Those of you who have heard me speak and read my earlier articles on the subject of Data Security ‘Data Security – It’s in the Name!‘ will know my advocacy of encryption as the realistic future for data protection. But following the recent Cryptolocker outbreak of Ransomeware I feel it prudent to highlight the challenge with encryption when it goes wrong.
The downside of encryption can be summed up in the form of:
- Losing your means to decrypt what you have encrypted. Such as losing a security token which can take many forms from a password, digital certificate, PKI (Public Key Infrastructure) or rights managed solution.
- Having data maliciously encrypted, which is often then held to ransom.
Point 1 is the equivalent of losing the key to your house. The only problem is unlike a house where you can break in and replace the lock well encrypted data is often night on impossible to recover.
Point 2 is Data Kidnaping, albeit you still have the encrypted packets of data, you are deprived of access to that data pending payment of a ‘ransom’. As in any good Hollywood kidnap film if the ransom is not paid within a timescale then you pay the forfeit. As with hackers today this all looks frighteningly professional as you can see from the screen below, I hope you never get to see this for real…..
In the case of encrypted data the hackers ransomware deletes the digital keys that are used to encrypted/decrypted your data. There is no point in looking for the keys on your system either as these keys are held on ‘command and control’ servers in an unknown and untraceable location on the internet.
The worrying dimension here is you cannot guarantee that paying the ransom will work either!
As for cracking the encrypted data, well good luck, as you can see in the screen-shot above the hackers are using a VERY strong RSA encryption algorithm that in the absence of a quantum computer you are unlikely to break in your life time.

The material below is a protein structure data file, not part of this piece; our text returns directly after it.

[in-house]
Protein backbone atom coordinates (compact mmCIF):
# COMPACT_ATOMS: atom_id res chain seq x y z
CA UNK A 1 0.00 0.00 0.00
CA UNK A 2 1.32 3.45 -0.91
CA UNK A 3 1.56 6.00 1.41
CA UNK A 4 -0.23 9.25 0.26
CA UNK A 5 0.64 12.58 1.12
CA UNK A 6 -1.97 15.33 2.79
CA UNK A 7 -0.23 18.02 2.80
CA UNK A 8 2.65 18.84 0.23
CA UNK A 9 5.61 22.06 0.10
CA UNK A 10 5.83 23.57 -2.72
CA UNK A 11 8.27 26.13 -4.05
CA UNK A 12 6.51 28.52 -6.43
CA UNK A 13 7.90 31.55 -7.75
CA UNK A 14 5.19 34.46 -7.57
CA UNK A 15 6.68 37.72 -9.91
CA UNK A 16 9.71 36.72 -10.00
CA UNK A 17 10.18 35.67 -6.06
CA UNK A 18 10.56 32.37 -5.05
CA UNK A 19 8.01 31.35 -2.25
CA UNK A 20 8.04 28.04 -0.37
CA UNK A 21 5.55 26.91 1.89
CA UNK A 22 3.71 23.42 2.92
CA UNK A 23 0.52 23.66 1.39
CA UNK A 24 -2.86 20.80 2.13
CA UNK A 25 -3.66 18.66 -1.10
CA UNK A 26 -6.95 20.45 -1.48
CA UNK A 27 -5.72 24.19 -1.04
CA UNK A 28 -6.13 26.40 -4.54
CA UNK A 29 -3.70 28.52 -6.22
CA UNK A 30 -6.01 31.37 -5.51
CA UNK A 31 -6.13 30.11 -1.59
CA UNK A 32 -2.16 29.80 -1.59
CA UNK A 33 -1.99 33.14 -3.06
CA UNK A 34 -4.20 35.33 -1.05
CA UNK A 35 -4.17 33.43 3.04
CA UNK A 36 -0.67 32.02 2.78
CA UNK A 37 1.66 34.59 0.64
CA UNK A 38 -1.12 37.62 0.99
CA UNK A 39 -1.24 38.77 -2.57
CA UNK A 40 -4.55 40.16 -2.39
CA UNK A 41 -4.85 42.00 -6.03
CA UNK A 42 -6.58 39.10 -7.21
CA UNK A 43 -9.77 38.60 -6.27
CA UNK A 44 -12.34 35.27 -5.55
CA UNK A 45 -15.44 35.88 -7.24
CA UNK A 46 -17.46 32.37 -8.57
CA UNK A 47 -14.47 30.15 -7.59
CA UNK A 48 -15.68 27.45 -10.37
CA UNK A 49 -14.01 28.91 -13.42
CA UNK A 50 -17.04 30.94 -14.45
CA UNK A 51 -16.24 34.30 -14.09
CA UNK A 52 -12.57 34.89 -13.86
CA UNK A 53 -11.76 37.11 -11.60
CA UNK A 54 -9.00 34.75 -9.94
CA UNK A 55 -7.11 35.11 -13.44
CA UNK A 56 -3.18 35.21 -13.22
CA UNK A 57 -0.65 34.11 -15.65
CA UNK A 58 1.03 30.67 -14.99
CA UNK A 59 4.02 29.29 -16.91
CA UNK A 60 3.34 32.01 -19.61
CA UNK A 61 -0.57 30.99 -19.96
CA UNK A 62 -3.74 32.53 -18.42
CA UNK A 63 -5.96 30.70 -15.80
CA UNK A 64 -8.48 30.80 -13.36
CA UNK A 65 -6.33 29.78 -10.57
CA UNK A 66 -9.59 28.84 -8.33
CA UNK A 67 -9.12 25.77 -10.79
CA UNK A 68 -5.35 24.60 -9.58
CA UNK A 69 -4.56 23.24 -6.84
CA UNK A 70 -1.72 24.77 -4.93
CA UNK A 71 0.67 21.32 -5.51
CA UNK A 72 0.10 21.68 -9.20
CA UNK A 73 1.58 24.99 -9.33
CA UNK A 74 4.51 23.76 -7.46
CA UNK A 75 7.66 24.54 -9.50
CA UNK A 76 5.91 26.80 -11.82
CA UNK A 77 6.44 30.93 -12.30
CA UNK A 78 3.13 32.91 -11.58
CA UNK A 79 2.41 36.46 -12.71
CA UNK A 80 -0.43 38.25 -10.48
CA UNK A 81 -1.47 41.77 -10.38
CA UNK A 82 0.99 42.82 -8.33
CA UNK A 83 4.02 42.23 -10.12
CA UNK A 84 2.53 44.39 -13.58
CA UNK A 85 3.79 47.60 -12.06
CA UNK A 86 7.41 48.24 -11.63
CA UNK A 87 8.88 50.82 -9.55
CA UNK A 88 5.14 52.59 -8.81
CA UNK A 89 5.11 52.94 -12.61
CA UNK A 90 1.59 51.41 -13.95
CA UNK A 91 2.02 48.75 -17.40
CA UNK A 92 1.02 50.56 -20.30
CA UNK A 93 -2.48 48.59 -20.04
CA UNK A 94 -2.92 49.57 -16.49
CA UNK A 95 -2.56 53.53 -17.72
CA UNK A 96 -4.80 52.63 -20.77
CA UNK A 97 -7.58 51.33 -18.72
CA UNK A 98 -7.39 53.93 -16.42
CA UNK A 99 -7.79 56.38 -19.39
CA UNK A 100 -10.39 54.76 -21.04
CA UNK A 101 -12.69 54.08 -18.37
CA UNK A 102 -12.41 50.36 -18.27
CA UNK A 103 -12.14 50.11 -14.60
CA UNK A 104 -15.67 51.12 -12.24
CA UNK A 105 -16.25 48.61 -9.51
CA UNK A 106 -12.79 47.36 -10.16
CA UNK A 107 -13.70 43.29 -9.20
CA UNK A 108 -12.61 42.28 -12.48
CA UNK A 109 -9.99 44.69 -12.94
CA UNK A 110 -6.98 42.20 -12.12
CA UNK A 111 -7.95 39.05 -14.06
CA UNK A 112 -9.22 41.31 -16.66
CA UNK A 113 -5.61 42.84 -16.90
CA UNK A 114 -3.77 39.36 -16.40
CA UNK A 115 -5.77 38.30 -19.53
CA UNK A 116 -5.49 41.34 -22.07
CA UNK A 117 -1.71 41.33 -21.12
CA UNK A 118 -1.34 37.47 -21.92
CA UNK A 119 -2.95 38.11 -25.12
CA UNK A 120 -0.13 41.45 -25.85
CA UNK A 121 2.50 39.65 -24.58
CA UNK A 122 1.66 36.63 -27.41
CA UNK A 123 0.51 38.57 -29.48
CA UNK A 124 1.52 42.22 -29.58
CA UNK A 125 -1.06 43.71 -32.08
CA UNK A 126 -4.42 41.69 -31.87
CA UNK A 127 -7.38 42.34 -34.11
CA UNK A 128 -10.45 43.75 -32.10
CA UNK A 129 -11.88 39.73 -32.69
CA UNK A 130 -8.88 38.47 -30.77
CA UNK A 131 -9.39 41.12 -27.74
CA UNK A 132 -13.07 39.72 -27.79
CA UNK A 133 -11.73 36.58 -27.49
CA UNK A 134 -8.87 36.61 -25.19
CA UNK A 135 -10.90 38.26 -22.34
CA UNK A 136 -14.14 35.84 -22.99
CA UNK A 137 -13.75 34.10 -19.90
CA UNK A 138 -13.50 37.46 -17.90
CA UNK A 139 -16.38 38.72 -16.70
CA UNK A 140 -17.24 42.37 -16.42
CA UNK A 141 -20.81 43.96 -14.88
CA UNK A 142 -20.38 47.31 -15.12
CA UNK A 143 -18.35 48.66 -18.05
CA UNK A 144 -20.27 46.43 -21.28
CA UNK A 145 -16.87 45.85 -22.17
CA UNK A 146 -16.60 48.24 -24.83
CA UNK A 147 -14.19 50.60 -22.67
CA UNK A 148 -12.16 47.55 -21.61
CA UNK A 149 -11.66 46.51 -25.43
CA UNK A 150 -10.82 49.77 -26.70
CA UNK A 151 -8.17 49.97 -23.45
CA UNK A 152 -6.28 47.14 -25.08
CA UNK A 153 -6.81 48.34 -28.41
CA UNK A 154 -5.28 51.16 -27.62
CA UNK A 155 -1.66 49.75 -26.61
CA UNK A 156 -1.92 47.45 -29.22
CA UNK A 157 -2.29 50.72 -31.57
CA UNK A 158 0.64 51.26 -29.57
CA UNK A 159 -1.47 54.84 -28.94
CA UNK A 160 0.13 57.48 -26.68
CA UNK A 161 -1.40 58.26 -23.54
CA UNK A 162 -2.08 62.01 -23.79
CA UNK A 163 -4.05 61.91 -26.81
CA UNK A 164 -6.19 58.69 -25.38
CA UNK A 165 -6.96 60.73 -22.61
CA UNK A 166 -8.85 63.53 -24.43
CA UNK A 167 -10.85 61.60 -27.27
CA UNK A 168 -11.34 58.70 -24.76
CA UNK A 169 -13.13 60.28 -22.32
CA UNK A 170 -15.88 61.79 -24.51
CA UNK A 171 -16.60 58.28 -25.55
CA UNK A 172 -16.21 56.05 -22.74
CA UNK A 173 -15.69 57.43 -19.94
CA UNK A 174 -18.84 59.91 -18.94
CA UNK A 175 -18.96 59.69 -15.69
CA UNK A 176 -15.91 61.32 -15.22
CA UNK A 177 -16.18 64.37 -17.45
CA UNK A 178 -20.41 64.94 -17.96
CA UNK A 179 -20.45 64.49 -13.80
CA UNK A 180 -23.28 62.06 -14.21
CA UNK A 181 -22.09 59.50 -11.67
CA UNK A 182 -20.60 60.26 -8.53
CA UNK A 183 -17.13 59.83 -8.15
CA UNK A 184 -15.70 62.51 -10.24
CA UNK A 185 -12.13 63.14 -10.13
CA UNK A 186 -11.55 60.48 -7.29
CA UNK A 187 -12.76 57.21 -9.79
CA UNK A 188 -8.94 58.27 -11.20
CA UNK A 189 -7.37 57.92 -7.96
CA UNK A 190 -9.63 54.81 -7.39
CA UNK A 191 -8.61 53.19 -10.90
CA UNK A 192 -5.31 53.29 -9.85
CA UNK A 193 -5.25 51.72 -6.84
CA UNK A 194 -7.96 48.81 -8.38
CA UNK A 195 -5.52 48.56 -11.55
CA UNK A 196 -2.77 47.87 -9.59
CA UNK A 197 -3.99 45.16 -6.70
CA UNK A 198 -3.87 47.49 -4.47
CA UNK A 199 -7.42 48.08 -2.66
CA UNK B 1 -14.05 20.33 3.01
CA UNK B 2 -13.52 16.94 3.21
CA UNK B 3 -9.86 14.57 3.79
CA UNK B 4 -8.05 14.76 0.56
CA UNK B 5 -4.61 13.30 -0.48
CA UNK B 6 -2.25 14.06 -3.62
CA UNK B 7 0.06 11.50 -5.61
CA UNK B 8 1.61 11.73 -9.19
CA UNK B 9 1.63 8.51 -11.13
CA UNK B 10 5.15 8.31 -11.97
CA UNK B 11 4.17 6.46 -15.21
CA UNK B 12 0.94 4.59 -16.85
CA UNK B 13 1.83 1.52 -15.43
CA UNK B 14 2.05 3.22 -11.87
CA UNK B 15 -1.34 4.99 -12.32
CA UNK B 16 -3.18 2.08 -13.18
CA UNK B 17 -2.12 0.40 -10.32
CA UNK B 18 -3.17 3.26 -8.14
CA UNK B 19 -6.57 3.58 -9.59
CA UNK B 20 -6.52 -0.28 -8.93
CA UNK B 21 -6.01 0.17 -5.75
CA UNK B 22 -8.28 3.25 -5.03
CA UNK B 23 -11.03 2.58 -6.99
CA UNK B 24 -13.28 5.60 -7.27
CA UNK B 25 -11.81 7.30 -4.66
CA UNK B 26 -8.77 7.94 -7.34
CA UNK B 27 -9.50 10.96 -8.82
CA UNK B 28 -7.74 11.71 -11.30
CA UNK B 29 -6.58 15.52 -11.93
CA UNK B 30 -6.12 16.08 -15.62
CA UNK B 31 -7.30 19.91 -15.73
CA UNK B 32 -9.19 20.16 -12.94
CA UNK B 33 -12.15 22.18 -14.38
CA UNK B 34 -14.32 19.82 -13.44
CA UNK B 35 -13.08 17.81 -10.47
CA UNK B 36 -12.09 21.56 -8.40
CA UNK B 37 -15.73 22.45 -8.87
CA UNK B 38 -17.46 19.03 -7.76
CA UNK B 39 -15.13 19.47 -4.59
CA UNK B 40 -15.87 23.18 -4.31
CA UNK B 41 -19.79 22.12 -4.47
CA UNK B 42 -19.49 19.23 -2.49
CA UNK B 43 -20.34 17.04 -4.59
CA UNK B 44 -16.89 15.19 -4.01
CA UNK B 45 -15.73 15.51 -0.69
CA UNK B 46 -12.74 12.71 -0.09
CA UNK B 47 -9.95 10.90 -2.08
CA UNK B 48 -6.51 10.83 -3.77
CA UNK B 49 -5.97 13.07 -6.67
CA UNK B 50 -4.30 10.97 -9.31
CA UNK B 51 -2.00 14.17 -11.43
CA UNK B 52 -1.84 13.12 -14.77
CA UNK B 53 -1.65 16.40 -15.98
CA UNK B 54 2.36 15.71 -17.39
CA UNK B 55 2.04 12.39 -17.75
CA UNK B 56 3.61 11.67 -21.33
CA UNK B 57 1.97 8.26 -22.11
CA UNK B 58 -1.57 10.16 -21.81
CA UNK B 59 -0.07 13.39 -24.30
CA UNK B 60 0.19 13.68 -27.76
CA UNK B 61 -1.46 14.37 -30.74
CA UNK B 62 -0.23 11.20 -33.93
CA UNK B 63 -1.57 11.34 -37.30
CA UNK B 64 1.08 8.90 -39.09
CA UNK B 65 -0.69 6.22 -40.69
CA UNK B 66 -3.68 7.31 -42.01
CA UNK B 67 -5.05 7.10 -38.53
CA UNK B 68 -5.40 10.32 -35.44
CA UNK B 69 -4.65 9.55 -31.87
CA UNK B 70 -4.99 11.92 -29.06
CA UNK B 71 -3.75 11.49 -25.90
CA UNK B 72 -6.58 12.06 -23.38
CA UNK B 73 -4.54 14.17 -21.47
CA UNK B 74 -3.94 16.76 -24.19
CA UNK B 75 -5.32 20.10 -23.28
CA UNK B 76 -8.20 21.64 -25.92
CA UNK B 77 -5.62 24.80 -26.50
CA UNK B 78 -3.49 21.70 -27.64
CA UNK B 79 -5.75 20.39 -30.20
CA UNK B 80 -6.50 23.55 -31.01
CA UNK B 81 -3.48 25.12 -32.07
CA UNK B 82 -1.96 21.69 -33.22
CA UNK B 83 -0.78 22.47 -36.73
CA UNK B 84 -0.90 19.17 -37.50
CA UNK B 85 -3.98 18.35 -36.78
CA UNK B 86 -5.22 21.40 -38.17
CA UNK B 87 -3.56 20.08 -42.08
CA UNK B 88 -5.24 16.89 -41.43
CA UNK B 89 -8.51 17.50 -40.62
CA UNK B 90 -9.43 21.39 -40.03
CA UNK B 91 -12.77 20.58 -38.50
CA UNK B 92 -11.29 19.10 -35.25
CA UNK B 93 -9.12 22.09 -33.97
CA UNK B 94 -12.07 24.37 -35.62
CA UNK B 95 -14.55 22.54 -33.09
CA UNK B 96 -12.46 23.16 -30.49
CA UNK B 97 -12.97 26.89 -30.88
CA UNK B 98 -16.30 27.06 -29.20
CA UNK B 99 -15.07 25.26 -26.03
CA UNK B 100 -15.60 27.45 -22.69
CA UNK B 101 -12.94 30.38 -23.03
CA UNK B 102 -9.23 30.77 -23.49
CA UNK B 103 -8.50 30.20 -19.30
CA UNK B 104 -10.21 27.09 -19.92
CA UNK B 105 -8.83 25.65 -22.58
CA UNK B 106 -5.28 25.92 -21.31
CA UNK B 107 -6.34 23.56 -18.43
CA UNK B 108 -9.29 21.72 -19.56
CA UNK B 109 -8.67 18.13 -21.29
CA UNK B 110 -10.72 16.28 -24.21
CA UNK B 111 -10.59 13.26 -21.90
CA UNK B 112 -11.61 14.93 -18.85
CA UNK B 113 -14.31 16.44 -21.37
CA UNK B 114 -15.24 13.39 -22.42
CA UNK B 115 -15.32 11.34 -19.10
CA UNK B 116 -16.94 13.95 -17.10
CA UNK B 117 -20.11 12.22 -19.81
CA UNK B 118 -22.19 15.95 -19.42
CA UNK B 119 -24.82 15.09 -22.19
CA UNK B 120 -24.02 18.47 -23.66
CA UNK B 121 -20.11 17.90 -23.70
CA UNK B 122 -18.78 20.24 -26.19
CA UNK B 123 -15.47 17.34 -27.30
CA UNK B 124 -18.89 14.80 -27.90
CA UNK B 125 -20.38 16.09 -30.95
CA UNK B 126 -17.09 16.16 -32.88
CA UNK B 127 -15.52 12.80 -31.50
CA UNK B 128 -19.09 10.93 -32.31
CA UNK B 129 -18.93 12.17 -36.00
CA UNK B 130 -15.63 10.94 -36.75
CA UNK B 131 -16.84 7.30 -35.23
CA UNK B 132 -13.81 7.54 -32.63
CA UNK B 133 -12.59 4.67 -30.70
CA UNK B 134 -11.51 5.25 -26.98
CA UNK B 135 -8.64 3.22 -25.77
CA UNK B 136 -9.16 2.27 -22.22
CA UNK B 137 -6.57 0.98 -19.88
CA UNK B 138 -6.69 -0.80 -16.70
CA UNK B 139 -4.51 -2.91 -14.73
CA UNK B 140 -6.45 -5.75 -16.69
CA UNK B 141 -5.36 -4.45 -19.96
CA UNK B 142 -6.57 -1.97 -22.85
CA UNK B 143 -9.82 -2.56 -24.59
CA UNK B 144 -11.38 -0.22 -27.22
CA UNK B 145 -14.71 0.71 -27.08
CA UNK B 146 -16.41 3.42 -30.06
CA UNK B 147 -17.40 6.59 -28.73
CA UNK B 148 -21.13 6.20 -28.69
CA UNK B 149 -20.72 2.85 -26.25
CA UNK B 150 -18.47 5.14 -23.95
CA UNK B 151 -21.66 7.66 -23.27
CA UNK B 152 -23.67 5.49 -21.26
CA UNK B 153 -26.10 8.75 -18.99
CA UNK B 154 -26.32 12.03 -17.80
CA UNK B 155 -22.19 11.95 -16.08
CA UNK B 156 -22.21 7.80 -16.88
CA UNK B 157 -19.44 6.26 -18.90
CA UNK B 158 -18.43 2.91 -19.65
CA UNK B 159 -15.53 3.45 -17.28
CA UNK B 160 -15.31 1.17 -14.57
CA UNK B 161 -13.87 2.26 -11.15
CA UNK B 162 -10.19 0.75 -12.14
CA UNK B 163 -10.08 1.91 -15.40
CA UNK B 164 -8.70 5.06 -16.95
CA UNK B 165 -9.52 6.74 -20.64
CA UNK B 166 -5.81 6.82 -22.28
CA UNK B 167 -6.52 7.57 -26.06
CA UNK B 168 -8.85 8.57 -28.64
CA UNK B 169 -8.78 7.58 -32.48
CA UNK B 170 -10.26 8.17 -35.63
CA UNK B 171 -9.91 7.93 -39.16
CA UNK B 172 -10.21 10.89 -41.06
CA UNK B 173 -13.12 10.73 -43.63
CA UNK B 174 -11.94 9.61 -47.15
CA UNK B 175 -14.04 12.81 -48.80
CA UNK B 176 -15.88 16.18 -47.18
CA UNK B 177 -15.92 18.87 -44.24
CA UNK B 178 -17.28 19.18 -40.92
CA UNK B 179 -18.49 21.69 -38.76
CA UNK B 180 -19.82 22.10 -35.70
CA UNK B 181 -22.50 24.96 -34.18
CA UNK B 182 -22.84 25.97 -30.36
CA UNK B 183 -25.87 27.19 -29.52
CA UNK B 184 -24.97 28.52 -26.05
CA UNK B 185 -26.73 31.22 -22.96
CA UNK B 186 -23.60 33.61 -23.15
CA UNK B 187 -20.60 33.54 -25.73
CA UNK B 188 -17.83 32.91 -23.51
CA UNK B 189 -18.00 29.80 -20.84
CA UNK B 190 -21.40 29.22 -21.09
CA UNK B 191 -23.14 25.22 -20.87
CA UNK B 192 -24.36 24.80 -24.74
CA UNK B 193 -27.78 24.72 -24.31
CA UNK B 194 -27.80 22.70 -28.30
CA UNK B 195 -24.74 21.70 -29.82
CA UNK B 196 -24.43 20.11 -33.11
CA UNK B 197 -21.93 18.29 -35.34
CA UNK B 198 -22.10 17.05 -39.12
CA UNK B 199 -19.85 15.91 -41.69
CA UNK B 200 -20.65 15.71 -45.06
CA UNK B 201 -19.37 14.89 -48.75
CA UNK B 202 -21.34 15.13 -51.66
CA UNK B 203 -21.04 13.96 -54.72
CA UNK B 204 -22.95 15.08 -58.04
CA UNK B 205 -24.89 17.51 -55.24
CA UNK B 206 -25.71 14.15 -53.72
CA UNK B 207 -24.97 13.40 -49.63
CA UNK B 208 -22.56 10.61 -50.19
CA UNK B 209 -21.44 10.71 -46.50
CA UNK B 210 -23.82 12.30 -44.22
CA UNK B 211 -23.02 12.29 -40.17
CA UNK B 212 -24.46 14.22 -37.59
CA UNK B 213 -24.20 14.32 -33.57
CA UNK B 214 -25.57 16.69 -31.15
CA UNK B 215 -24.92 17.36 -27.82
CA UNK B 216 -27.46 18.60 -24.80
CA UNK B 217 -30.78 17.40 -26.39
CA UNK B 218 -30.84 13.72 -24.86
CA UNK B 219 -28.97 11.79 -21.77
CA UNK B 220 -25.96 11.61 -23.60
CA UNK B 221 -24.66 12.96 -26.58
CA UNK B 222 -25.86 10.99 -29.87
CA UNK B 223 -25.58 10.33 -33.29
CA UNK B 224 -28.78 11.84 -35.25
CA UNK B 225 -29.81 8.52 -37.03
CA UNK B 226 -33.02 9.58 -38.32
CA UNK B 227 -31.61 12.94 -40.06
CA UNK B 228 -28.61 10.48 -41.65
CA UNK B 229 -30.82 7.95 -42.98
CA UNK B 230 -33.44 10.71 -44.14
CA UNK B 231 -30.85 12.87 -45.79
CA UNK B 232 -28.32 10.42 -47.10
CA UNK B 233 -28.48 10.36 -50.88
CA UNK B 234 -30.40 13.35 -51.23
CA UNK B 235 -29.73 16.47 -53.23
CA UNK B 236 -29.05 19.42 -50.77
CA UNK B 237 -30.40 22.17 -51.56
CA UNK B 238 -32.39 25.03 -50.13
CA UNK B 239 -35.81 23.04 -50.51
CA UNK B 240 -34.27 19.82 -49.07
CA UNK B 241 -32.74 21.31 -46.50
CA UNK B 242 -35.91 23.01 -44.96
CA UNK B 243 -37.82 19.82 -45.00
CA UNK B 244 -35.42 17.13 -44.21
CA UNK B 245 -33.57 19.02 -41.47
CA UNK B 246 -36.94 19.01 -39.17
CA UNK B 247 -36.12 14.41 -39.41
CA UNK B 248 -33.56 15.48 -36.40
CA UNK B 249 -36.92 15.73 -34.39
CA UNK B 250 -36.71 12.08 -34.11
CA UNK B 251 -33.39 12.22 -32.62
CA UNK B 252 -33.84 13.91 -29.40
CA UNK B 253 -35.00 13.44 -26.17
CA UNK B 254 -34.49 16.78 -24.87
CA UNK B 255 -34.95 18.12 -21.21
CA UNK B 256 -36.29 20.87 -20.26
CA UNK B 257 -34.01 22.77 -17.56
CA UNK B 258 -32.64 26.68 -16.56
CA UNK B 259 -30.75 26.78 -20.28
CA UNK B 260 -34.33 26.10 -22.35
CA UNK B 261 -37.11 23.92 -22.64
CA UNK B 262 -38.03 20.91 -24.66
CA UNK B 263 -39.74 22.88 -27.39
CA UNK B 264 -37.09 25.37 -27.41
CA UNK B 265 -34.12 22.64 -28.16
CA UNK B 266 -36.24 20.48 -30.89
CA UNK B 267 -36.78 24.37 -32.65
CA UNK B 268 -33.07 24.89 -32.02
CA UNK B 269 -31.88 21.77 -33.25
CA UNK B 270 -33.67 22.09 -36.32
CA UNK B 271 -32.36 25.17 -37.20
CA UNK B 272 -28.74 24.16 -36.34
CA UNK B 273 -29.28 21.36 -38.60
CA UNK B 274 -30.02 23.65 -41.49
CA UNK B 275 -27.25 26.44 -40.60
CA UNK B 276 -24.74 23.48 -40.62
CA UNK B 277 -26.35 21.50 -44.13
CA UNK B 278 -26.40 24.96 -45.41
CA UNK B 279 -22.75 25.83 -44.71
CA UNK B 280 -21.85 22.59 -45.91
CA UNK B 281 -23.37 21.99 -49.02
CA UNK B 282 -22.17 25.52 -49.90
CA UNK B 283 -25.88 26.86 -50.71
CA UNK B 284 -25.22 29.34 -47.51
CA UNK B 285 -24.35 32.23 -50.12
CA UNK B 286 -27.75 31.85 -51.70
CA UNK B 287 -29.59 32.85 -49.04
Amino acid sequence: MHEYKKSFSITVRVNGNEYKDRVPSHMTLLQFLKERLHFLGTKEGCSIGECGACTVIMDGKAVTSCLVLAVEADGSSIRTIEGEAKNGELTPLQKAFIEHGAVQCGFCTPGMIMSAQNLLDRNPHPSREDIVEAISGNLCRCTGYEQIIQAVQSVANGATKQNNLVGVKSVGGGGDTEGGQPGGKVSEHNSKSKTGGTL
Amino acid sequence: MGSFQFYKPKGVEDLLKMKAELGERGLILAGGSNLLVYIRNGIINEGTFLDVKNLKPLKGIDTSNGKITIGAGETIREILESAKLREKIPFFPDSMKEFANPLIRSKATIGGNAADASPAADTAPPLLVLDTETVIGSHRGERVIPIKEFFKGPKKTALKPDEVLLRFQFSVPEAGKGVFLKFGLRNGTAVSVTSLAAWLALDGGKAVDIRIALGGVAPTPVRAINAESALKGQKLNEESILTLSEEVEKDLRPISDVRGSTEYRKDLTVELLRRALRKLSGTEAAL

So pay the money and follow the cash I hear you say. Nice one Inspector Poirot, but we are living in an age of digital currency such as Bitcoin, UKach or any one of a number of anonymous online payment channels that make that a futile exercise if you’re not the NSA (National Security Agency of the US). I would not bother calling them, they are in lock down after their own snooping program ‘PRISM’ has gone prime time. PRISM stand for “Planning Tool for Resource Integration, Synchronization, and Management,” and is a “data tool” designed so the NSA can collect and process “foreign intelligence” that passes through American servers.
So how do you get hit by one of these? Well IF you are running up to date credible COMMERCIAL grade anti-virus software such as Sophos or Microsoft InTune, McAfee then these should prevent the ransomware even installing and you should be safe. Aside of which you should NOT be clicking on unfamiliar emails and or their attachments. . IF you are stupid enough to click on an attachment from a source communicating under the pretext of delivery or orders you did not place, common ones are fake FedEx, Amazon or UPS delivery confirmation emails, then you should not expect too much sympathy.